Tea Mountain

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Recent Tasting Notes

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Preparation
Boiling 1 min, 30 sec 12 g 17 OZ / 500 ML

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84

The description of this tea mentions that the cultivar originates from Fujian. The dry leaf smell, however, reminds me of Dan Cong oolongs, but it’s even more fruity. There are notes of watermelon, peach and other fruits. After the leaves open up, the aroma changes to a more floral, grassy and spicy one. I also get some curious notes of stir fried beef and shrimps.

I found the taste to be very hard to describe. I don’t think I’ve ever had Ai Jiao yancha, but the taste profile does bear resemblance to a fruitier version of some rock oolongs. It has strong minerality and floral components. I brewed it quite strong today, which meant a less balanced profile, but the evolution of the various tastes and textures is pronounced this way and very unique. At first sip, the bitterness hits, followed by an astringency spreading all over my mouth and a tingling sourness at the back. After swallowing, I get a warming sensation spreading through my body and a fragrant, floral aftertaste that slowly gives way to a rock sugar and cantaloupe sweetness. At first, the cha qi seems to be more of a bodily experience, but over time I notice heightened sensations as well.

All in all, this is a tea that I think has to be experienced, there is nothing like it in my past drinking experiences to be honest.

Song pairing: https://www.youtube.com/watch?v=xwcaDvr8f1o

Flavors: Astringent, Bitter, Cantaloupe, Floral, Fruity, Melon, Mineral, Peach, Sour, Spicy, Sugar

Preparation
205 °F / 96 °C 1 min, 30 sec 6 g 4 OZ / 120 ML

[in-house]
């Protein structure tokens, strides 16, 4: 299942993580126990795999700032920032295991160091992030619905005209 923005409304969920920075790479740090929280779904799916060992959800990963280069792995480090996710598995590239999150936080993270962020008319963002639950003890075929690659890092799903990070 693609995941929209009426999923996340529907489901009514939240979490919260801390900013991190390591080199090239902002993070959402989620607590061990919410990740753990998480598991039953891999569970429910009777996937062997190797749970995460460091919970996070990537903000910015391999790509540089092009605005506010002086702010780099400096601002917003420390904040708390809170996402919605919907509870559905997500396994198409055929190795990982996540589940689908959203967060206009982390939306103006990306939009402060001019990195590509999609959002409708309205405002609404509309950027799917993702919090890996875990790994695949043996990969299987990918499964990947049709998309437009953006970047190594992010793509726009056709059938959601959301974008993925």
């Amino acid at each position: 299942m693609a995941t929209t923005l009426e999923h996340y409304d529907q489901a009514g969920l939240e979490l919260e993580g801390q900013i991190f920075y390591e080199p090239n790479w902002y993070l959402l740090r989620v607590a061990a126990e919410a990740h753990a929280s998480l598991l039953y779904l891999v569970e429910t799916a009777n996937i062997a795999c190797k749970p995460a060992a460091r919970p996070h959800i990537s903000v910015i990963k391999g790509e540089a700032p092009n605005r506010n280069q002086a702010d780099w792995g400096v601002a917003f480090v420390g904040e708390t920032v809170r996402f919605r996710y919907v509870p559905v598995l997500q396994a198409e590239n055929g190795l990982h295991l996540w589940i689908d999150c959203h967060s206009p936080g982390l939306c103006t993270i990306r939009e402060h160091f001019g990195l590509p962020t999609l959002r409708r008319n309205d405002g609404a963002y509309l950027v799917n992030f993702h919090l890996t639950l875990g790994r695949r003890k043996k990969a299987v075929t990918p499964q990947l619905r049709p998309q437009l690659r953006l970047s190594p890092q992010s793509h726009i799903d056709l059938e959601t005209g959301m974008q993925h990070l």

Leafhopper

This sounds fascinating! Based on a translated version of their site, Tea Mountain has a lot of unusual teas from Pinglin. I might have to give them a try once I get through the several dozen other vendors in my queue. :)

derk

Great song, tea added to wishlist

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87
drank Shui Xian Huang Pian by Tea Mountain
644 tasting notes

I don’t have much information about this tea. I bought it in Bratislava in a tea house after trying it out. It was labelled as Shui Xian Huang Pian. I am not sure where it was grown, but it’s quite possible that it is from Wuyi Shan. My guess is that it is the leftover leaves from yancha production, processed as a sheng pu’er.

The aroma reminds me of summer in Liguria with fruity and herbal scents. It also reminds me of a very fruity sheng. In the preheated gaiwan, I can smell coffee tiramisu and black pepper in the background. The wet leaves are mostly mineral and floral smelling on the other hand.

The taste is extremely mineral, bitter, crisp and vegetal with a sweet finish. It really tastes like a sheng, but much more mineral than your standard pu’er. The aftertaste is spicy, expansive with a returning sweetness. Liquor is medium bodied with a creamy texture. Overall, the cha qi is quite body warming and focusing.

Flavors: Bitter, Dry Grass, Earth, Floral, Fruity, Herbaceous, Mineral, Sweet, Tea, Vegetal, Wet Rocks

Preparation
Boiling 0 min, 30 sec 3 g 2 OZ / 50 ML
HaChaChaCha

I ordered the 2000 Yi Wu “Huang Pian” Matured Leaves Raw Pu-erh Tea Cake from YS. I’m looking forward to trying that old yeller. It sounds like it has completely mellowed out, but will be interesting to compare it with your notes on this huang pian. Togo, do you work as a profession taster or sommelier? I’m amazed at how many aromas and flavors you can detect in tea, often very subtle differences such as juniper and cedar, which I would be hard pressed to tell the difference, especially intermingled with other notes in a tea.

Togo

oh nice, I actually ordered a sample of that aged huang pian just yesterday :)

I’ve never done any professional tasting, but I have always liked to cook. I think the way I approach cooking has helped me be more mindful about flavours and aromas. I should say though that I think of the tasting notes quite liberally and do not assign them any objective meaning. Often they come from memories triggered by the tasting session, which are explicitly subjective, but even other kind of associations are, just not as obviously.

HaChaChaCha

Awesome. Can’t wait to read your tasting notes on it.

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55

Smells of nutmeg, stewed celery and somewhat sweet and earthy. Today it tastes very mild, uninteresting and kind of sickly. I remember it being much better when I tried it in the tea house. Next time I’ll try a more gong fu like setup.

Preparation
205 °F / 96 °C 2 min, 0 sec 3 g 5 OZ / 150 ML

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